Should Christians Drink Alcohol?
I first thought of titling this article “Why I Can Drink Beer, but You Can’t!”
But in the spirit of charity, I figured a title that could be perceived as click-bait might be too provocative and would push some over the edge who were already teetering on the brink of emotional frustration about an issue they might not truly understand.
That said, the original title still holds true in spirit.
This longer-than-usual-post is offered as a general response to multiple conversations I’ve had with Christians recently about the use of alcohol, particularly one that ensued recently on my Facebook page when I posted an invitation to the Beer and Psalms at the church where I currently worship.
In no way is this meager article meant to persuade a single soul to sin against his conscience and go bar hopping tonight. If your conscience forbids you to drink alcoholic beverages, I implore you to abstain!—at least until your conscience has been edified by the Word of God; then enjoy the good gifts God has given in the full faith and liberty of the gospel (Romans 14:23).
I do, however, intend to persuade any readers who are willing to rethink how they think about the subject. In other words, the real reason for this post, the reason behind the reason—is not to get you to drink alcohol or approve of my drinking of it, but to get you to think about how you have been trained to think, how you arrived at your current position.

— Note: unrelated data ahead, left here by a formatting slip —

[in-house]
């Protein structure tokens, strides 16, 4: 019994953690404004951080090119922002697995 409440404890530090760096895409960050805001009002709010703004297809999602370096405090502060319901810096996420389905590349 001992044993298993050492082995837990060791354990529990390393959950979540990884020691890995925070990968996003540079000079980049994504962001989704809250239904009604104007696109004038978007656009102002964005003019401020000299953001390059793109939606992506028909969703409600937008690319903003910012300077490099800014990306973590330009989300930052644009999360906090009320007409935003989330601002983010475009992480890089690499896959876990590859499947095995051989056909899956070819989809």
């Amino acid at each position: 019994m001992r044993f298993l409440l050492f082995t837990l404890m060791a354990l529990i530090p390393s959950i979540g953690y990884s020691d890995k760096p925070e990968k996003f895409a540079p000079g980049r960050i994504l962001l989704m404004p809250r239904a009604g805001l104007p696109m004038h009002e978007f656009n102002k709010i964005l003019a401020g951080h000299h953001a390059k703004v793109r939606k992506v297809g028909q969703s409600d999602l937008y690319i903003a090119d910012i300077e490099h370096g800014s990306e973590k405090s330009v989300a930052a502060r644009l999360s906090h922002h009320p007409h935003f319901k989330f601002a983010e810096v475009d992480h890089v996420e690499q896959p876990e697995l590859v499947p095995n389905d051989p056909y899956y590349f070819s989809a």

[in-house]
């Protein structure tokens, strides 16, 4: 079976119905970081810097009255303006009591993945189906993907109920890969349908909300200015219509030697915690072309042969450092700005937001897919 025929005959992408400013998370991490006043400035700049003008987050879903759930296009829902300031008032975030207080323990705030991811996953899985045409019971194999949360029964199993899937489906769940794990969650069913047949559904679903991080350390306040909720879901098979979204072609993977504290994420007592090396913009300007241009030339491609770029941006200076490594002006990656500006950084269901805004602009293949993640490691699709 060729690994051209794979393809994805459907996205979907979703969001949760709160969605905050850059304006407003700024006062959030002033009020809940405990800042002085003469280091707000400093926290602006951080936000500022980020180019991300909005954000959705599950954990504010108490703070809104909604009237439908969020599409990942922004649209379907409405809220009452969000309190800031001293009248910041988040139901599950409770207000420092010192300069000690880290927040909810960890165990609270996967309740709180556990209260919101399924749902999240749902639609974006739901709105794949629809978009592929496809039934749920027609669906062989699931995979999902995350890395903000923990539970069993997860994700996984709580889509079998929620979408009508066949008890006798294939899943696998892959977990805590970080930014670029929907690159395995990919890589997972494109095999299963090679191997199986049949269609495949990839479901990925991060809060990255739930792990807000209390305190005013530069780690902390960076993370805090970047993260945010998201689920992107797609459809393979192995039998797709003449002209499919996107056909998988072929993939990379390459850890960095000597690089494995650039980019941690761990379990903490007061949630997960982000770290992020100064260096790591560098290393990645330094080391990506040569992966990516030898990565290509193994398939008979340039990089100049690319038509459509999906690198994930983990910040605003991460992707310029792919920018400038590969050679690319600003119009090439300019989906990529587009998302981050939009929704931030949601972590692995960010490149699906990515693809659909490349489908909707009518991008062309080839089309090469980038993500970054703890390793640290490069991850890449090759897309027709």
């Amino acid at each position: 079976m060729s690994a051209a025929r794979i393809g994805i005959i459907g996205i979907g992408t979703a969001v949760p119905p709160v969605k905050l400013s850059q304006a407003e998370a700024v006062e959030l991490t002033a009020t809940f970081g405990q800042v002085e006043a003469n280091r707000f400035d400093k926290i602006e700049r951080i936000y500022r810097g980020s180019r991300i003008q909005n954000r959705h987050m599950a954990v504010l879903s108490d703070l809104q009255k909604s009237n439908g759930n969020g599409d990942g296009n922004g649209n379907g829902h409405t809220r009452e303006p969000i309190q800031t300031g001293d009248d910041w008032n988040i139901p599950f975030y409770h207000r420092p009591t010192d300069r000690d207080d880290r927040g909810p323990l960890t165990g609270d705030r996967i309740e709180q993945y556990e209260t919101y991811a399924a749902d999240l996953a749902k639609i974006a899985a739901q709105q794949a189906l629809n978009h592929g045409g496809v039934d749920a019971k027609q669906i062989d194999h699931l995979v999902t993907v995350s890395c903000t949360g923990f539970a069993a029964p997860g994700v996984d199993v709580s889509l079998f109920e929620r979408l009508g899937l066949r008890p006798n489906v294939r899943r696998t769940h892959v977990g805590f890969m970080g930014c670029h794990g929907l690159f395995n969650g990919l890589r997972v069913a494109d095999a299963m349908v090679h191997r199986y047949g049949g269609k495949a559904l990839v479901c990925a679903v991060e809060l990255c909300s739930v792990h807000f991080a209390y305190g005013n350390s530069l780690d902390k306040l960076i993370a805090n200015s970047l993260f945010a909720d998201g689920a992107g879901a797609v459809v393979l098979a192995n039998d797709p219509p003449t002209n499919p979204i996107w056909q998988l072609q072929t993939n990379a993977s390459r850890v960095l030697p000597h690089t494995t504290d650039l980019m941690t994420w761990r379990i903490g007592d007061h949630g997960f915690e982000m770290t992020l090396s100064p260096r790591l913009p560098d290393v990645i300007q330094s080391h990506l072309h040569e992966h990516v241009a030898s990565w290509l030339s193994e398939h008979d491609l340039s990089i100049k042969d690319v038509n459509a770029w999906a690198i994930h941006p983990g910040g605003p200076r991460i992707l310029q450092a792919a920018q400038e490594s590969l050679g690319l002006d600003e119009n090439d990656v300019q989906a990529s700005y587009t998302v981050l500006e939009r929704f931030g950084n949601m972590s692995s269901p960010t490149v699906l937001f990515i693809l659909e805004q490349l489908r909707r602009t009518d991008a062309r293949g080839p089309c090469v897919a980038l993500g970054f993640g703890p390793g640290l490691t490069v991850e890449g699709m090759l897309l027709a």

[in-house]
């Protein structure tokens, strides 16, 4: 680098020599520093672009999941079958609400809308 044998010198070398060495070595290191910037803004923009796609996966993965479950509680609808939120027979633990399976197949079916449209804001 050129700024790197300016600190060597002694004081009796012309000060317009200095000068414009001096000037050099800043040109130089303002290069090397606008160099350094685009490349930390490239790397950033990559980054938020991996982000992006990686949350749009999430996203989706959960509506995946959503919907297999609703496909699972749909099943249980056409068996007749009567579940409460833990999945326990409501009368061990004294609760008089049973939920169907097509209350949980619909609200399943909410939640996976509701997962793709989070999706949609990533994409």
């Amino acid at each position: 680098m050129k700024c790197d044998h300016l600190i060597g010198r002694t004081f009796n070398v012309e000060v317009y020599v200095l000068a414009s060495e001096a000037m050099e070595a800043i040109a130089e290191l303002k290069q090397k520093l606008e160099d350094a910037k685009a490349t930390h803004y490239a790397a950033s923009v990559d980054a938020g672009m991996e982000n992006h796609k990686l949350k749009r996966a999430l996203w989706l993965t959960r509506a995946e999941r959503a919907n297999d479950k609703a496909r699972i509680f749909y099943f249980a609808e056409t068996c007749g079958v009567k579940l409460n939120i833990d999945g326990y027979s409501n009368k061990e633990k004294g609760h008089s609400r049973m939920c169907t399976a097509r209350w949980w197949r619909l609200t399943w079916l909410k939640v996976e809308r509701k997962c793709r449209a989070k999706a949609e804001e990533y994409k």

Further, this post will, in no conceivable way, touch every rational argument for or against the use of alcohol by Christians. That would require a book or two, and many who are smarter and better than I at writing have already taken up the task on the subject.
What I will offer, though, is a little WD-40 to bust the rust loose and help get the gears turning in the right direction for some of my friends who should be rising above the typical emotive reactions, and thinking more rationally than they probably are. So, let’s see where this goes…
There are three positions Christian typically take concerning alcohol.
- First is the prohibition position. This position states alcohol as a substance is evil and drinking it in any context is sinful.
- Second is the abstention position. This position asserts that alcohol as a substance is not evil and drinking is not sinful, per se; yet, Christians should, for the sake of charity, entirely abstain from consuming it.